Enhanced Life Estate Deed

Sometimes referred to as the Ladybird Deed, an Enhanced Life Estate Deed is a method of transferring real estate without probate. Upon the owner’s death, the property passes to the beneficiary named in the deed through operation of law, which means it does not invoke probate.

An Enhanced Life Estate Deed differs from the typical life estate deed as the property is transferred at death, not before. This means the owner or “life tenant” retains complete control over their property while alive. The life tenant can sell, mortgage, and profit off of their property without having to consult the beneficiary.

What Is An Enhanced Life Estate Deed?

An enhanced life estate deed is a method of transferring real estate to a beneficiary after your death. Sometimes called a “Lady Bird Deed,” enhanced life estate deeds provide a number of benefits that can make them preferable to a typical life estate deed. For individuals interested in maintaining property rights and Medicaid eligibility, while preventing their beneficiaries from paying excess fees, an enhanced life estate deed may be for you.

Avoid Probate

Distributing your property through an enhanced life estate deed can allow you to avoid probate. Probate is the legal process of the management of assets after the owner’s death. Probate ensures assets go to the correct inheritors and also ensures debts and taxes involved with the process are paid in full.

Enhanced life estate deeds allow you to avoid probate by naming a beneficiary that the property is being transferred to. This is beneficial because it allows the beneficiary to avoid court fees associated with probate as well as possibly letting you avoid estate tax.

Retain Property Rights

Using an enhanced life estate deed allows you to retain several property rights. With a typical life estate deed, you lose out on several rights when you name a beneficiary. For example, while you would still be allowed to live on the property, you would not have the right to mortgage or sell the property. In extreme cases where the value of the property greatly decreased while you still owned it, you could even be liable to your beneficiary.

Enhanced life estate deeds avoid these issues. Like typical life estate deeds, you can continue to live on your property but you retain various property rights. For example, with an enhanced life estate deed, you retain the right to sell the property at any point before your death and can continue to profit off of the property during your lifetime.

Avoid Gift Tax

Naming a beneficiary with an enhanced life estate deed allows you to avoid the gift tax. When you give someone property, the gift giver is responsible for paying a gift tax based on the worth of the property. However, this only applies when the giver is alive during the gift process.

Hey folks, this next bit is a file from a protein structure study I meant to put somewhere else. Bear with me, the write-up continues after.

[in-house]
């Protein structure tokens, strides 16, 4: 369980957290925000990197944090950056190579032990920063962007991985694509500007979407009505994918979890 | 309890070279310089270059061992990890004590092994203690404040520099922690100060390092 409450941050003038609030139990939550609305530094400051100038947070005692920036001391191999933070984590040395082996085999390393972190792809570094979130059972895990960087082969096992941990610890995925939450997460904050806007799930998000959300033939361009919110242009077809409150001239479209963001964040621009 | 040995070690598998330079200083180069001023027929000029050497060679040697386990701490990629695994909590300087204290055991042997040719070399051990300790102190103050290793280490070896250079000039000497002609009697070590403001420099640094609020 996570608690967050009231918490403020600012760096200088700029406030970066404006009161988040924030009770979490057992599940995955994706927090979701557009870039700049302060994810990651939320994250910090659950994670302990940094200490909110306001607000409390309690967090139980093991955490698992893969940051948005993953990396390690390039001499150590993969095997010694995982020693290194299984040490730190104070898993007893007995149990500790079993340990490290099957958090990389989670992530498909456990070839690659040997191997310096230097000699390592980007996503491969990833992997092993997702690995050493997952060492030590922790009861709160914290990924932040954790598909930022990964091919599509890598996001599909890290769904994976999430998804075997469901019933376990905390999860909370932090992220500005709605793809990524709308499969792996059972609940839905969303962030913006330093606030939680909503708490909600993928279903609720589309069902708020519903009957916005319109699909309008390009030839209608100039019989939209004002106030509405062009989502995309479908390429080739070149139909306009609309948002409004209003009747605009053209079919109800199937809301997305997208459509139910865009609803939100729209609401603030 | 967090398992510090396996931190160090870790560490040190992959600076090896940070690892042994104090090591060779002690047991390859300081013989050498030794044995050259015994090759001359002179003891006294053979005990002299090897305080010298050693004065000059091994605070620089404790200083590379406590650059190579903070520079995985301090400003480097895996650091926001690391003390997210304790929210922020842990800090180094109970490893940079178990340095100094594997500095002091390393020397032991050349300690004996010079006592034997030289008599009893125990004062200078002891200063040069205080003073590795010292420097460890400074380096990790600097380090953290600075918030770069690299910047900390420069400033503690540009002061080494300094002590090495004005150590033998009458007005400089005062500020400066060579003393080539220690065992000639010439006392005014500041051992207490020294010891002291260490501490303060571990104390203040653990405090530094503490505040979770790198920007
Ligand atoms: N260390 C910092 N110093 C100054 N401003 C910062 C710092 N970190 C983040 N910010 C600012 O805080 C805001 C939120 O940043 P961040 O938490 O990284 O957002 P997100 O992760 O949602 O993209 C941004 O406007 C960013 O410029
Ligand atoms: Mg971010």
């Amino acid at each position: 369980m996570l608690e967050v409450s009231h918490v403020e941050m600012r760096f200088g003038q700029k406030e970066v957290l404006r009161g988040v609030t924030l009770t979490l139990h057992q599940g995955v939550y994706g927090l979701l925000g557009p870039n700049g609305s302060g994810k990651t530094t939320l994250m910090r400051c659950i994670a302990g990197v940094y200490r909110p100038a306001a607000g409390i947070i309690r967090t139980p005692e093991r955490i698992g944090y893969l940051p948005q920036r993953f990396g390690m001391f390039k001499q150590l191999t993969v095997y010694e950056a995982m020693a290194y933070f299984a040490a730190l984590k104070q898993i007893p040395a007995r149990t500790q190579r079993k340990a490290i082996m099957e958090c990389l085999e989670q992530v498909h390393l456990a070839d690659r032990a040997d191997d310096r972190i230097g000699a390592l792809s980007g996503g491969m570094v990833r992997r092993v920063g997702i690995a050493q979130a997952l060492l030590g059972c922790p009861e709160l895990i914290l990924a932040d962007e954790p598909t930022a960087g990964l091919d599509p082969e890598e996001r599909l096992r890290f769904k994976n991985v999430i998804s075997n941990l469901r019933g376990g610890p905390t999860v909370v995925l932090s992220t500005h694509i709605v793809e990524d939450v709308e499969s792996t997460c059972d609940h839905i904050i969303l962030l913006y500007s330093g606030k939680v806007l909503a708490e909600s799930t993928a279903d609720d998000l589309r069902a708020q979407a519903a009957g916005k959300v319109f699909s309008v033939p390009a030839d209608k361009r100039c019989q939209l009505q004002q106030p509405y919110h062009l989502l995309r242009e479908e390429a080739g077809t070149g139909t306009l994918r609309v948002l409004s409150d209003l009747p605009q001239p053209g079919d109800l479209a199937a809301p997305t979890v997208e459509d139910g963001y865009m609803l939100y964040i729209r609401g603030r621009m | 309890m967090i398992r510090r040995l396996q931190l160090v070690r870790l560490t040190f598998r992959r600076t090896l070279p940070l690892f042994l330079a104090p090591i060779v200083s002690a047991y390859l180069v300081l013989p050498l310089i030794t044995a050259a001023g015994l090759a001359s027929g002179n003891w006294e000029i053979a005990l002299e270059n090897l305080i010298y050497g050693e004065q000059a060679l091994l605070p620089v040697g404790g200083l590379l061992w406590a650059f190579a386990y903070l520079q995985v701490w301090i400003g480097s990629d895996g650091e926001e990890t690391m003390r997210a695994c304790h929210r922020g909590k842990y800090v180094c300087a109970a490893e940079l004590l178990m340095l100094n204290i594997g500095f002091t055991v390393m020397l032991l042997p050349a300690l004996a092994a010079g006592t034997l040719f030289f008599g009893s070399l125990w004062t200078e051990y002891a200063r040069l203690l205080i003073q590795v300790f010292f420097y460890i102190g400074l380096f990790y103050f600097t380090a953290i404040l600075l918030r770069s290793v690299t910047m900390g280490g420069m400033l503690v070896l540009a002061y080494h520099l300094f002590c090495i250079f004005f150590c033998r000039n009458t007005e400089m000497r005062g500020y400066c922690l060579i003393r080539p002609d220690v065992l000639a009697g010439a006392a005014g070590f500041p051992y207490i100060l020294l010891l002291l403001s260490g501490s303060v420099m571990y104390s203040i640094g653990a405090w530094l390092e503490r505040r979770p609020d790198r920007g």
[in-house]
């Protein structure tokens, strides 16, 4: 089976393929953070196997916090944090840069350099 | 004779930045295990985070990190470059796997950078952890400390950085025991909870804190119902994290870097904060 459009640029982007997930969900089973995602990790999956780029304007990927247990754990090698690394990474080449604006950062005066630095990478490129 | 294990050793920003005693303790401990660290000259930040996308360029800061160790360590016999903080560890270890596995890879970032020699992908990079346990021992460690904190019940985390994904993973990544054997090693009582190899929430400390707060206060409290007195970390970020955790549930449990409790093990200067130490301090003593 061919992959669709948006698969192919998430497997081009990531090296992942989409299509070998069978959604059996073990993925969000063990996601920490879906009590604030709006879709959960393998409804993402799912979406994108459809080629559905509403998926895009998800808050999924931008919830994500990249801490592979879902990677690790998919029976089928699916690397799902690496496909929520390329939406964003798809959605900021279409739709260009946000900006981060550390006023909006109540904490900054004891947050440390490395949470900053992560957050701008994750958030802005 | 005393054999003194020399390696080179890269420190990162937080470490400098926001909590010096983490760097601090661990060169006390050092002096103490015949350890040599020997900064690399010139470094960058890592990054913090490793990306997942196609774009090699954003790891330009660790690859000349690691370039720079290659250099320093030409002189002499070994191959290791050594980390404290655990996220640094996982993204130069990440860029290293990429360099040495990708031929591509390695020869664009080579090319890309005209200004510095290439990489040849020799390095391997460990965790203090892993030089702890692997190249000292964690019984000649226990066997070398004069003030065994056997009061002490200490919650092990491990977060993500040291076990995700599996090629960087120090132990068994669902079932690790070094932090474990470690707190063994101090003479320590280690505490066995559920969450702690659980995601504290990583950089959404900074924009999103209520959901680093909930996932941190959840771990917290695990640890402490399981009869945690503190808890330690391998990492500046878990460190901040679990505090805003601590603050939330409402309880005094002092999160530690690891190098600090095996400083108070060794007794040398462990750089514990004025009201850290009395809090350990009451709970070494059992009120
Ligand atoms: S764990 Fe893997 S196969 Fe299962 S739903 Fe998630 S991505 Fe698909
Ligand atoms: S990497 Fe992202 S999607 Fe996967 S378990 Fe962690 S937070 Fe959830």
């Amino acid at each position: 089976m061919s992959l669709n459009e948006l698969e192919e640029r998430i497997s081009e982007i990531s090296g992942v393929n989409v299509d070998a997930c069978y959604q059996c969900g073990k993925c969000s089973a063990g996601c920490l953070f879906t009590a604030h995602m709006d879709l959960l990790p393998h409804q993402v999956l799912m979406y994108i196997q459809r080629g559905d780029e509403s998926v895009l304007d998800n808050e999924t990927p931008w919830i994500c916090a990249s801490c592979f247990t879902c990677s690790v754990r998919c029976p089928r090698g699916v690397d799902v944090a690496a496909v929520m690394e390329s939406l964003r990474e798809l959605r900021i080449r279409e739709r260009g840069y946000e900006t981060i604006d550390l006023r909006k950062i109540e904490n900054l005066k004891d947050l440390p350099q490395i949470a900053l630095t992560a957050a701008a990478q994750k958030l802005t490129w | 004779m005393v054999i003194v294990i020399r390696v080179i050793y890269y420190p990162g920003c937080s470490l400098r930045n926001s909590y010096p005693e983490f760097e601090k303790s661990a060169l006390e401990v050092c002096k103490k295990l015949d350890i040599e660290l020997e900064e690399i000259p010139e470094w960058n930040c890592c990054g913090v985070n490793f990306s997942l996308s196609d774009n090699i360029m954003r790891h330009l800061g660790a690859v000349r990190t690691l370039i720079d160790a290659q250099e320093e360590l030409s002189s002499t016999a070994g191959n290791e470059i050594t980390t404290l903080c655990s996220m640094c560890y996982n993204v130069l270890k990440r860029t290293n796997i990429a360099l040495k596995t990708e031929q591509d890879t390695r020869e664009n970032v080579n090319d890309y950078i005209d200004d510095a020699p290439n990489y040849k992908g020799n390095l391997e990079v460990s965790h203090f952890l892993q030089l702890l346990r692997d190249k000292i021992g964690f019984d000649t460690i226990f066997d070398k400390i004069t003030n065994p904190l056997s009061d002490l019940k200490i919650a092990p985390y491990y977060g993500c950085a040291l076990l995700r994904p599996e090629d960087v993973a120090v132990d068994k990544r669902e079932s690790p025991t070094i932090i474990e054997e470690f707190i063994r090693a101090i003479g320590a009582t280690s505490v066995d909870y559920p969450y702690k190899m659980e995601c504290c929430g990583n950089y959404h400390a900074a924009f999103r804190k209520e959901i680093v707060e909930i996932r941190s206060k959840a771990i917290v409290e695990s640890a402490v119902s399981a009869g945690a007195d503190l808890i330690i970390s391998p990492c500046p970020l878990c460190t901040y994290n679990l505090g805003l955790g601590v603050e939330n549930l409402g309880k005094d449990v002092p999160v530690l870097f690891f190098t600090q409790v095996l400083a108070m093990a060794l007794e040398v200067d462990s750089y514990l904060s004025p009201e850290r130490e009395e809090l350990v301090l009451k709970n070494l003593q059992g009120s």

Enhanced life estate deeds name a beneficiary before the property owner’s death, but retain ownership of the property during their lifetime. It is only upon the death of the property owner that the beneficiary receives ownership. Because the exchange of property happens after the original owner’s death, property received through enhanced life estate deeds are not subject to the gift tax.

Preserve Medicaid Eligibility

Enhanced life estate deeds allow property owners to retain eligibility for Medicaid. When applying for Medicaid, individuals have to report their assets to determine whether or not they are responsible for paying for their own medical care. One method of getting around this, is by giving away valuable assets to family members. This allows the individual to qualify for Medicaid while still retaining access to the assets they’ve given away. To counteract this, Medicaid applicants must disclose assets they’ve given away during a time period referred to as the “look-back” period.

Enhanced life estate deeds avoid this issue as the property remains in the original owner’s possession until death. Thus, enhanced life estate deeds do not need to be disclosed when applying for Medicaid. For states that don’t consider the value of your residence when applying for Medicaid, using an enhanced life estate deed keeps you eligible for Medicaid.

Avoid Medicaid Repayment

An enhanced life estate deed can help your family members avoid Medicaid repayment. In instances where an individual uses Medicaid, family members can be liable to repay Medicaid costs with the assets they inherited. However, in certain states, assets that did not go through probate are not applicable for this repayment process.

Enhanced life estate deeds prevent your inheritors from repaying Medicaid costs because the property did not go through probate.

An enhanced life estate deed is a simple way to transfer real estate while avoiding probate and preserving eligibility for Medicaid. This method is ideal for individuals who want to retain property rights for the remainder of their lifespan without being beholden to their beneficiaries.

For more information on enhanced life estate deeds, contact us today.

The benefits of Enhanced Life Estate Deeds include:

  • Medicaid eligibility is not affected by an Enhanced Life Estate Deed because you still retain ownership of the property. Likewise, because you own the property you avoid Medicaid’s look-back rule.
  • Medicaid’s right to estate recovery is diminished because in some cases, only properties that were exchanged with probate qualify to repay Medicaid expenses. This means the beneficiaries will not be at risk of having to sell the property to repay the expenses.
  • The gift task is also avoided as the property is given in death, not life.

Understanding Enhanced Life Estate Deeds and how they work in your state can be a difficult process. For assistance and answers in establishing your Enhanced Life Estate Deed, contact us today.